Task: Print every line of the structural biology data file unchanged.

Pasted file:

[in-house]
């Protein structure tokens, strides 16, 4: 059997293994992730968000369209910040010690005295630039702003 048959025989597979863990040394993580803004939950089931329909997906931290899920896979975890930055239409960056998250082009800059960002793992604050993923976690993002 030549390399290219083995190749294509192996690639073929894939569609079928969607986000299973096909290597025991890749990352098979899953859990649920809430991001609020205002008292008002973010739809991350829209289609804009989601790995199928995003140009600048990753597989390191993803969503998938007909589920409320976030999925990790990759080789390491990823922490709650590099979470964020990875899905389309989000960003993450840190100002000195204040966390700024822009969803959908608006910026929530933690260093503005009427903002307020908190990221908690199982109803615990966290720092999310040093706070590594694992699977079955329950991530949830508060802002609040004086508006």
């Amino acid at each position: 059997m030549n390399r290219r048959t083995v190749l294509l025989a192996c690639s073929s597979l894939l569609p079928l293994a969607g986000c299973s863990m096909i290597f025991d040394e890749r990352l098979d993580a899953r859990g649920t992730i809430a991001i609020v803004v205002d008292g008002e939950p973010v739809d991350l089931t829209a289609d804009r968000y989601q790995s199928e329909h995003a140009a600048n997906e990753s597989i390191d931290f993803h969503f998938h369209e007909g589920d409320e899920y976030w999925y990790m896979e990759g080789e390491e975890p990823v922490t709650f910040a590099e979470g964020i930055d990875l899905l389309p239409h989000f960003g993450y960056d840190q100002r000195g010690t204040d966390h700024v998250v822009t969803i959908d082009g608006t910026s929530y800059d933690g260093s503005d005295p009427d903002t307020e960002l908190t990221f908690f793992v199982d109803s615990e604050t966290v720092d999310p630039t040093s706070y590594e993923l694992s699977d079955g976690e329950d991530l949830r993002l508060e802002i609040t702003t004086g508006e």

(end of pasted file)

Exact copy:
[in-house]
């Protein structure tokens, strides 16, 4: 059997293994992730968000369209910040010690005295630039702003 048959025989597979863990040394993580803004939950089931329909997906931290899920896979975890930055239409960056998250082009800059960002793992604050993923976690993002 030549390399290219083995190749294509192996690639073929894939569609079928969607986000299973096909290597025991890749990352098979899953859990649920809430991001609020205002008292008002973010739809991350829209289609804009989601790995199928995003140009600048990753597989390191993803969503998938007909589920409320976030999925990790990759080789390491990823922490709650590099979470964020990875899905389309989000960003993450840190100002000195204040966390700024822009969803959908608006910026929530933690260093503005009427903002307020908190990221908690199982109803615990966290720092999310040093706070590594694992699977079955329950991530949830508060802002609040004086508006």
């Amino acid at each position: 059997m030549n390399r290219r048959t083995v190749l294509l025989a192996c690639s073929s597979l894939l569609p079928l293994a969607g986000c299973s863990m096909i290597f025991d040394e890749r990352l098979d993580a899953r859990g649920t992730i809430a991001i609020v803004v205002d008292g008002e939950p973010v739809d991350l089931t829209a289609d804009r968000y989601q790995s199928e329909h995003a140009a600048n997906e990753s597989i390191d931290f993803h969503f998938h369209e007909g589920d409320e899920y976030w999925y990790m896979e990759g080789e390491e975890p990823v922490t709650f910040a590099e979470g964020i930055d990875l899905l389309p239409h989000f960003g993450y960056d840190q100002r000195g010690t204040d966390h700024v998250v822009t969803i959908d082009g608006t910026s929530y800059d933690g260093s503005d005295p009427d903002t307020e960002l908190t990221f908690f793992v199982d109803s615990e604050t966290v720092d999310p630039t040093s706070y590594e993923l694992s699977d079955g976690e329950d991530l949830r993002l508060e802002i609040t702003t004086g508006e």